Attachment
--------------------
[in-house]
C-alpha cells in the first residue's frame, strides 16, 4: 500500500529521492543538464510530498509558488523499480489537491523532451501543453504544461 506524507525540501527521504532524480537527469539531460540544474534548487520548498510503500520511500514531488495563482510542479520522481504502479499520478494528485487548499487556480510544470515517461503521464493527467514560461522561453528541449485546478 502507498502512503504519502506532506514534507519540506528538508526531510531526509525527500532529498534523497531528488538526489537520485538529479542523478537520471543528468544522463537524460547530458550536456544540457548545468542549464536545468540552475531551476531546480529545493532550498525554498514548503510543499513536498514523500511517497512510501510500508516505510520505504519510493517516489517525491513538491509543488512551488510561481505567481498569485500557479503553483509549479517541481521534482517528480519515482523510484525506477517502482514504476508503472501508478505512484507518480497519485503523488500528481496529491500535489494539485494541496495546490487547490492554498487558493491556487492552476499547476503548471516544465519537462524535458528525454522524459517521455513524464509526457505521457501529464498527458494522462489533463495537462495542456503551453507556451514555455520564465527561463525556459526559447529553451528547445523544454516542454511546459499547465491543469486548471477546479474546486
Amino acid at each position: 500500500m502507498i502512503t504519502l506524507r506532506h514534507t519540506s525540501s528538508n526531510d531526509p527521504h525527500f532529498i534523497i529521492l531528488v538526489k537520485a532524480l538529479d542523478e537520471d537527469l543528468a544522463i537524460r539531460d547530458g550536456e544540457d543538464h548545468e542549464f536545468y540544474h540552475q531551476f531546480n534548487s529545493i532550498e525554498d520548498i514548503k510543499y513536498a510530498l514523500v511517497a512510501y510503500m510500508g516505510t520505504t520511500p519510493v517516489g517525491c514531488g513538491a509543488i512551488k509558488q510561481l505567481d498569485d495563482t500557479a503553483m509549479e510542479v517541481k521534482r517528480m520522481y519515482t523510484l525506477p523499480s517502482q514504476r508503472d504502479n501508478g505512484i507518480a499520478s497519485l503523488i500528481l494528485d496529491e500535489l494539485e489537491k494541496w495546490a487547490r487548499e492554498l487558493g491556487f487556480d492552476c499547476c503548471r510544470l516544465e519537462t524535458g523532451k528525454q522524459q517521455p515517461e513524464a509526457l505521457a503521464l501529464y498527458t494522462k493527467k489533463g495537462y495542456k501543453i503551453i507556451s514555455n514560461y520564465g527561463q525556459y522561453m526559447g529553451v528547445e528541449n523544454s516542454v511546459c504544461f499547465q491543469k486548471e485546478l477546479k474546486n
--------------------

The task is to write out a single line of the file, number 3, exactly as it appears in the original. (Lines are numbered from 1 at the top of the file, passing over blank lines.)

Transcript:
Amino acid at each position: 500500500m502507498i502512503t504519502l506524507r506532506h514534507t519540506s525540501s528538508n526531510d531526509p527521504h525527500f532529498i534523497i529521492l531528488v538526489k537520485a532524480l538529479d542523478e537520471d537527469l543528468a544522463i537524460r539531460d547530458g550536456e544540457d543538464h548545468e542549464f536545468y540544474h540552475q531551476f531546480n534548487s529545493i532550498e525554498d520548498i514548503k510543499y513536498a510530498l514523500v511517497a512510501y510503500m510500508g516505510t520505504t520511500p519510493v517516489g517525491c514531488g513538491a509543488i512551488k509558488q510561481l505567481d498569485d495563482t500557479a503553483m509549479e510542479v517541481k521534482r517528480m520522481y519515482t523510484l525506477p523499480s517502482q514504476r508503472d504502479n501508478g505512484i507518480a499520478s497519485l503523488i500528481l494528485d496529491e500535489l494539485e489537491k494541496w495546490a487547490r487548499e492554498l487558493g491556487f487556480d492552476c499547476c503548471r510544470l516544465e519537462t524535458g523532451k528525454q522524459q517521455p515517461e513524464a509526457l505521457a503521464l501529464y498527458t494522462k493527467k489533463g495537462y495542456k501543453i503551453i507556451s514555455n514560461y520564465g527561463q525556459y522561453m526559447g529553451v528547445e528541449n523544454s516542454v511546459c504544461f499547465q491543469k486548471e485546478l477546479k474546486n